12th May 2020

house
© sasastro

Today we visited Ixworth, I have to say I had no idea it was such a pretty village hence more photos and a longer description than usual.

We started at the church of St Mary with its war memorial in front and weathered gravestones at the back. Clematis tumbled into the churchyard and a thrush briefly hopped about in the shadows.

In the High Street are rows of houses of many different styles and colours. The oddly named Pykkerell Inn sits close to the church. I wonder what a Pykkerell is? I also wonder why something that looks like a chess piece is painted on a wall.

A pretty pink cottage dates back to the 15th century. We wander on along a shaded footpath that takes us past a big yellow house with an almost pristine football pitch sized lawn. We pass a small watering hole and see trees barred behind a gate. Another gate is sealed with barbed wire. Open fields and fields framed by trees. A gate is reflected and a blackcap sings us a song. Dog roses, backlit and front lit.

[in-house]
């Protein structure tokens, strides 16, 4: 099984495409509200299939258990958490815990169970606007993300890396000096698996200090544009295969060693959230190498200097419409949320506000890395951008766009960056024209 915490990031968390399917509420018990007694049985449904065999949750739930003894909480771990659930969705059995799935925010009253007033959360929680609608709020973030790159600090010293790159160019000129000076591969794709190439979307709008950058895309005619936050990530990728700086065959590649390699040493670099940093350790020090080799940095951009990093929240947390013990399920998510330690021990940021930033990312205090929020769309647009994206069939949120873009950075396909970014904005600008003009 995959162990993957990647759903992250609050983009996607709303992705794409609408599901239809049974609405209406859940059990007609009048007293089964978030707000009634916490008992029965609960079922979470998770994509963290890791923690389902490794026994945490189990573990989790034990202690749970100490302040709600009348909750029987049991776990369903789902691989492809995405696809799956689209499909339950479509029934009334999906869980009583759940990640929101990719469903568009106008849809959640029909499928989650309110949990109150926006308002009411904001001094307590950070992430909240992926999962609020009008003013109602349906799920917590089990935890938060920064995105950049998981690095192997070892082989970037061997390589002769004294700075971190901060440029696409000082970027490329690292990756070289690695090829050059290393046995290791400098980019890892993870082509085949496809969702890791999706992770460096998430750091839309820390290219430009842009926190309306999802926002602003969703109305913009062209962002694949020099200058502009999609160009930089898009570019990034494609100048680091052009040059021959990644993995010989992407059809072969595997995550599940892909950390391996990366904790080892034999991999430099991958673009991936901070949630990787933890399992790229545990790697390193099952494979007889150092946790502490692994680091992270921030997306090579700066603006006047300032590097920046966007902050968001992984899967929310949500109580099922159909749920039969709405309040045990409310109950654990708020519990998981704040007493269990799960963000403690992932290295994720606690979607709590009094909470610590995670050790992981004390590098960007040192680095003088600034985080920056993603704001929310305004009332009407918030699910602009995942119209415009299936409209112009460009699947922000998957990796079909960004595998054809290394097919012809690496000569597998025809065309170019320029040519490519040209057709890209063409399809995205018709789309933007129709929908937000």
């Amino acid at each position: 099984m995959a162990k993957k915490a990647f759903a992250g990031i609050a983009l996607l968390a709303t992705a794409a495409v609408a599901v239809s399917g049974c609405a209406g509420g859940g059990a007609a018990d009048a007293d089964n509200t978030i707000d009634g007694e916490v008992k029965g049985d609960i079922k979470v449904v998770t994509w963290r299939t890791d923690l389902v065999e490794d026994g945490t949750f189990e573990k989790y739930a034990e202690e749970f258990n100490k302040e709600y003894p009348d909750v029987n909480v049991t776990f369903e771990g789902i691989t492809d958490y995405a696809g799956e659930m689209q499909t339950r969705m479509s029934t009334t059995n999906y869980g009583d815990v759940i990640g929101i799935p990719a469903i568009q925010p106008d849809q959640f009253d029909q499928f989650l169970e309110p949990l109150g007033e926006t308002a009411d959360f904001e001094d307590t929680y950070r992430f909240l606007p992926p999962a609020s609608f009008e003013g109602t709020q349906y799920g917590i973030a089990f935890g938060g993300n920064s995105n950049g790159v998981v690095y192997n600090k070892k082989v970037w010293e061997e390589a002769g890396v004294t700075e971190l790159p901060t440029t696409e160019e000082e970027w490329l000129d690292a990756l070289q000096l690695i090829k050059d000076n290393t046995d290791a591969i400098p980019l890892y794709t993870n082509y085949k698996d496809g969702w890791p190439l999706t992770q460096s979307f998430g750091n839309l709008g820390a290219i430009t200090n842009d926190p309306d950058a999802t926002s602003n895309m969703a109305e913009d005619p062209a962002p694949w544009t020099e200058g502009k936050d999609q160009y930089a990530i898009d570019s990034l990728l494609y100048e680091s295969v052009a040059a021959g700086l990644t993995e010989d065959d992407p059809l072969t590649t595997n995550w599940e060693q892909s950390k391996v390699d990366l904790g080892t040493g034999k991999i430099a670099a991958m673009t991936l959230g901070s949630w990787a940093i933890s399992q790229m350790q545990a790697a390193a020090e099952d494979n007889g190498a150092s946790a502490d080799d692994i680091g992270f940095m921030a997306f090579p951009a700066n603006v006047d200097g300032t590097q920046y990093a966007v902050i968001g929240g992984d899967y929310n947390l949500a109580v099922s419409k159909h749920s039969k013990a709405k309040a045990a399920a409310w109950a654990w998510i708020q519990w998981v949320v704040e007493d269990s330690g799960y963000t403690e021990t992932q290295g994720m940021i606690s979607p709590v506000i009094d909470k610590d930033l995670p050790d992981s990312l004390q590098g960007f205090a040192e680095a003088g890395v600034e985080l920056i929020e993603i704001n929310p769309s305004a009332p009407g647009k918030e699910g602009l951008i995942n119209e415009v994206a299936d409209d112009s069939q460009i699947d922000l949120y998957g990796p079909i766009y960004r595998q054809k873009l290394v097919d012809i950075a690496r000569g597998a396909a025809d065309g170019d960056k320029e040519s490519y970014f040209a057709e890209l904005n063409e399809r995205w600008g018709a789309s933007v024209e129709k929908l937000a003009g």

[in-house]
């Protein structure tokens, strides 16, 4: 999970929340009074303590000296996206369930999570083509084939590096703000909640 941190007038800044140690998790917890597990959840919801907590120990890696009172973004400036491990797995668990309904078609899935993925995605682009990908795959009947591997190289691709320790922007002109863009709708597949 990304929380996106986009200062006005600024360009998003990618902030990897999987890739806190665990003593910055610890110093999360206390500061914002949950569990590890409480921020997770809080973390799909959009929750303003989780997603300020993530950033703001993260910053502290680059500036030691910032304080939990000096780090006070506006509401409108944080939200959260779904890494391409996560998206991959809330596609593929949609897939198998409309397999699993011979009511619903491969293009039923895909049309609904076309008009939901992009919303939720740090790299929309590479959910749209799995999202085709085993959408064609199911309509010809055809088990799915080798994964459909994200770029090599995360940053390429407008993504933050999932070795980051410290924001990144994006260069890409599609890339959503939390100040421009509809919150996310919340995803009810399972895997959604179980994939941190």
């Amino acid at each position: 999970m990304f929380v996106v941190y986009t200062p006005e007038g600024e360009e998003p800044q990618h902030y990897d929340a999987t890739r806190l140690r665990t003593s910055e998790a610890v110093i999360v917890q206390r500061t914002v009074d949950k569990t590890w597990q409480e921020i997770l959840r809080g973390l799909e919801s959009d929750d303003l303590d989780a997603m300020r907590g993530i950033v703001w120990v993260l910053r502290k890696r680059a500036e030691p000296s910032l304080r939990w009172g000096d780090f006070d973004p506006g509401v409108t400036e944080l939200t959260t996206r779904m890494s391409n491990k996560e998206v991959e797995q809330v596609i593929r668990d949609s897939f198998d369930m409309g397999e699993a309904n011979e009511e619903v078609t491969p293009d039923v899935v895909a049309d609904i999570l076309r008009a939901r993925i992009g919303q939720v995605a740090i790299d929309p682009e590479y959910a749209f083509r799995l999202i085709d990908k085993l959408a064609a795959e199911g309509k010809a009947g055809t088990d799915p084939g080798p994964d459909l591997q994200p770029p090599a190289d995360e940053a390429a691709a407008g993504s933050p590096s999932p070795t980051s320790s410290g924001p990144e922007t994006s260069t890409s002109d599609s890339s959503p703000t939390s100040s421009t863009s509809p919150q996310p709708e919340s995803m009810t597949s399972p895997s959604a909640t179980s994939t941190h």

A pretty thatched house, sort of round, certainly not square. The old school with its grey bricks looks bleak as do the barred windows of The Primitive Methodist Church. Unusual to see metal doors, the red and yellow gate ornate but less unusual.

Stable cottage is delightfully pink and no 53 reminds us of mint ice cream. No 63 is also green. A row of multicoloured houses leads up the hill where stands the fire station. So many forget to thank these particular key workers.

Yellow roses surround windows on a corner house. The Greyhound pub also sits on a corner. A passing cyclist smiles, perhaps not expecting to be caught in the lens.

Walnut cottage fascinates with it's unthatched cat. The old Mulleys building stands out with its yellow petrol pumps. No 14 is another green painted house. The one with the blue door is called Cyder House, artwork on show through its windows. A bridge on Bury Road crosses the river but we are not ready to go back to Bury yet so we turn around and continue our walk.

Fancy plasterwork in the house next to the telegraph pole, opposite them is a row of white terraced houses. We are surprised to come across a cemetery with many ornate gravestones old and new. Finally there's a Morris Minor that hasn't been moved in a long time.